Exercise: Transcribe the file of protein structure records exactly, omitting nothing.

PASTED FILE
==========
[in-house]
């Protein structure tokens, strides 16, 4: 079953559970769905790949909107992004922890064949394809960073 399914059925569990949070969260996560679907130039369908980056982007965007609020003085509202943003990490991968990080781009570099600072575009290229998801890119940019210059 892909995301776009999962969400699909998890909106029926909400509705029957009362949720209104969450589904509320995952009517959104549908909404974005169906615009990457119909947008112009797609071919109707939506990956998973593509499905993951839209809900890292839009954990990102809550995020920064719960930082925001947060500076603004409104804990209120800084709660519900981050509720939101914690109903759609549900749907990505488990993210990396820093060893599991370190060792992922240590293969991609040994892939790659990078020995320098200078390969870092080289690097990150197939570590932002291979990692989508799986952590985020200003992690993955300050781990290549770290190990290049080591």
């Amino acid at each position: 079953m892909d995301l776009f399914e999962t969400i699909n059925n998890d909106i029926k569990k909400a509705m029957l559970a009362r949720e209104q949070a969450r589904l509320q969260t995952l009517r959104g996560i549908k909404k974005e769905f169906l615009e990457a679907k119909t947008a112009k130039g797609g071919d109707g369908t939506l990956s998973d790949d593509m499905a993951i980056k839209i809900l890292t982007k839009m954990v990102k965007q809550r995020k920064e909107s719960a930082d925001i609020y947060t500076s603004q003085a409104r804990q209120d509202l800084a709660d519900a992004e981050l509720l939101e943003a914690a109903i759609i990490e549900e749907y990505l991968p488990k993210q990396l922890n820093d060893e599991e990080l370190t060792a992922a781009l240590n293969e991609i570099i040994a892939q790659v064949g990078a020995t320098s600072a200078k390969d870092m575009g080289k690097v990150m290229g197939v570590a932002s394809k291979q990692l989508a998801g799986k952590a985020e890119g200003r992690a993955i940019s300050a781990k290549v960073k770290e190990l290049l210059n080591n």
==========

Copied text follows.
[in-house]
């Protein structure tokens, strides 16, 4: 079953559970769905790949909107992004922890064949394809960073 399914059925569990949070969260996560679907130039369908980056982007965007609020003085509202943003990490991968990080781009570099600072575009290229998801890119940019210059 892909995301776009999962969400699909998890909106029926909400509705029957009362949720209104969450589904509320995952009517959104549908909404974005169906615009990457119909947008112009797609071919109707939506990956998973593509499905993951839209809900890292839009954990990102809550995020920064719960930082925001947060500076603004409104804990209120800084709660519900981050509720939101914690109903759609549900749907990505488990993210990396820093060893599991370190060792992922240590293969991609040994892939790659990078020995320098200078390969870092080289690097990150197939570590932002291979990692989508799986952590985020200003992690993955300050781990290549770290190990290049080591």
């Amino acid at each position: 079953m892909d995301l776009f399914e999962t969400i699909n059925n998890d909106i029926k569990k909400a509705m029957l559970a009362r949720e209104q949070a969450r589904l509320q969260t995952l009517r959104g996560i549908k909404k974005e769905f169906l615009e990457a679907k119909t947008a112009k130039g797609g071919d109707g369908t939506l990956s998973d790949d593509m499905a993951i980056k839209i809900l890292t982007k839009m954990v990102k965007q809550r995020k920064e909107s719960a930082d925001i609020y947060t500076s603004q003085a409104r804990q209120d509202l800084a709660d519900a992004e981050l509720l939101e943003a914690a109903i759609i990490e549900e749907y990505l991968p488990k993210q990396l922890n820093d060893e599991e990080l370190t060792a992922a781009l240590n293969e991609i570099i040994a892939q790659v064949g990078a020995t320098s600072a200078k390969d870092m575009g080289k690097v990150m290229g197939v570590a932002s394809k291979q990692l989508a998801g799986k952590a985020e890119g200003r992690a993955i940019s300050a781990k290549v960073k770290e190990l290049l210059n080591n």